Tuesday, October 2, 2012

Tough Mudder: Confessions and Observations


If you have looked at the website or any of the YouTube videos for Tough Mudder, you know about the Electroshock Therapy obstacle. If you are not sure what I am referring to, here is the website description of the obstacle: “Sprint through a field of live wires – some carrying as much as 10,000 volts of electric shock. Watch out for hay bales and deep mud, or you will face-plant into some electrifying mud. Some Mudders try to stealthily wind their way through the wires without getting shocked, while others barrel forward to get through as quickly as possible. Either way, you are guaranteed to get zapped with as much as 10,000 volts of electricity and it does NOT tickle. This is typically the last obstacle Mudders must overcome before they cross the finish line.”

What is Tough Mudder? It is a 10-12 mile obstacle course race designed by the British Special Forces. The money raised from this event goes to The Wounded Warrior Project. This past weekend I had a team of 9 people that participated and completed this race.

What you will find if you ever decide to do Tough Mudder is that the first question people usually ask is, “How was the Electroshock Therapy?”. That seems to be the one obstacle that makes people think twice about participating. Most people can imagine getting muddy, climbing walls, carrying huge logs up hills, even jumping into ice baths. However the thought of getting shocked seems to be a real sticking point.

My confession? I skipped it. I walked around the obstacle. My excuse? I was physically spent and was just not mentally strong enough to do it. I’m pretty mad at myself for not at least trying it. I completed just about every other obstacle, or at least attempted them. My 4’11” size worked against me on a couple of things, like Everest. At least I can say I made (I think) 5 different attempts at Everest before deciding to go around.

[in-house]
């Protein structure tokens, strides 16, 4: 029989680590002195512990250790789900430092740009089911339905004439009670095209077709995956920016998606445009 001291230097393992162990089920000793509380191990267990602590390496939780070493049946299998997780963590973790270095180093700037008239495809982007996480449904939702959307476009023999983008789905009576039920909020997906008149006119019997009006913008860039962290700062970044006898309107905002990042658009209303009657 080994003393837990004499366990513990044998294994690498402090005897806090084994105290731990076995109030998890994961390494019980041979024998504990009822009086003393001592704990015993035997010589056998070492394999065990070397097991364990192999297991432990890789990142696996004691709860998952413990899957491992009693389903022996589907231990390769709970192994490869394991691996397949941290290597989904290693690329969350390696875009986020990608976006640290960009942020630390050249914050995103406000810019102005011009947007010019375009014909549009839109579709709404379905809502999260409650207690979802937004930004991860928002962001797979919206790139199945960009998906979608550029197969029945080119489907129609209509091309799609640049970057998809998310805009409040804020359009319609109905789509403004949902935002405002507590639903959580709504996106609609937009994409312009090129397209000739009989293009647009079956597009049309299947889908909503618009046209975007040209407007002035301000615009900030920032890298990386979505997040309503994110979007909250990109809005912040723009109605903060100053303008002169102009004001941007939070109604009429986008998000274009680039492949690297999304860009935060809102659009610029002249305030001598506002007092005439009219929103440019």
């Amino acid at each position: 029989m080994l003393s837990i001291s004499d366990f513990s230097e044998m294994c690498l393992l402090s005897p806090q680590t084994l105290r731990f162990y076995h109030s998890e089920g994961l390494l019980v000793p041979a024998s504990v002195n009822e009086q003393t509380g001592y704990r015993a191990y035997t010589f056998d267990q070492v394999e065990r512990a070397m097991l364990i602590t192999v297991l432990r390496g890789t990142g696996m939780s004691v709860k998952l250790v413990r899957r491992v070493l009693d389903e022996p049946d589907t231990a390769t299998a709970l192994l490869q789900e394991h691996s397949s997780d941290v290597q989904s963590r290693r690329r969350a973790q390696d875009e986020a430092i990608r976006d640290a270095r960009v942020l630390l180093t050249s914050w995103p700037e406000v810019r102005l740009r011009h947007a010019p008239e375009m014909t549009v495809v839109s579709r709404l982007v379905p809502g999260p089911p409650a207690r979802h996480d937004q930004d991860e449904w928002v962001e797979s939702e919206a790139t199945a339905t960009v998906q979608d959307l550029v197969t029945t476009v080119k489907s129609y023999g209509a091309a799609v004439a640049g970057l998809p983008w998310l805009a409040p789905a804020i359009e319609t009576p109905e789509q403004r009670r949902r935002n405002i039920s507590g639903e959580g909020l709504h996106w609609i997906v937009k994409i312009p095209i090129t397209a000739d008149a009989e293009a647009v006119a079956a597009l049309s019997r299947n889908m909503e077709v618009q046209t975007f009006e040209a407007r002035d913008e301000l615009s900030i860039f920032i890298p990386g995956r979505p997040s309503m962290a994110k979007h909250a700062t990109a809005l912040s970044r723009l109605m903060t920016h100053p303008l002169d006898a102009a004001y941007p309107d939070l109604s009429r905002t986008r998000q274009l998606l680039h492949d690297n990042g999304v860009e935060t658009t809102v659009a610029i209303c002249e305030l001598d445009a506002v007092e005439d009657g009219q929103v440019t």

Here is what I did see throughout the course: I saw the rest of my team dig deep mentally and physically and push themselves to complete the course. I saw my teammate Julia’s look of sheer terror when she pulled herself out of the ice bath, followed immediately by the transition to a look of determination. Nothing stopped her. She attempted Electroshock. In fact, she got at least half way through! I saw all of my teammates checking in with each other, helping each other up muddy hills and over 12 foot walls, refusing to leave anyone behind. I saw my husband get shocked and launched into the air, only to land face down in the mud and continue to get zapped! I saw people who didn’t know each other before that day come together to form a really cohesive and supportive team, all in the name of The Wounded Warrior Project.

We got bruised. We got scraped up. We got dirty (understatement). In fact, I’m still trying to get dirt out from under my toenails! However, we have our health. We have the ability to run 11 miles, to jump, to climb, to swim and do so many things that many veterans are not able to do upon returning from combat and serving our country because they sacrifice for us, their bodies and their mental health.

Shame on me for not attempting the final obstacle. My mission? To form an even larger team for Tough Mudder 2013, to raise more money for the Wounded Warrior Project, and yes, to complete Electroshock Therapy. Team Fischer Fitness will be there in May, unified, strong and determined.

3 comments:

  1. I got teary reading this because, (full disclosure):

    1) You are one of my very best friends
    2) You are both an inspiration to others, and an advocate for those who are just getting on the path of trying to figure out a better way to live.
    And finally-
    3) You are quickly besting me as a clear and concise writer. This sucks (author's note: that statement was CONCISE!), because at least writing didn't require me to sweat.

    You're the business, Kristi Fischer.

    xoxo,
    s.

    ReplyDelete
    Replies
    1. You were my inspiration and motivation to pursue blogging and writing. So thank you for your kind words, my friend. I love you!

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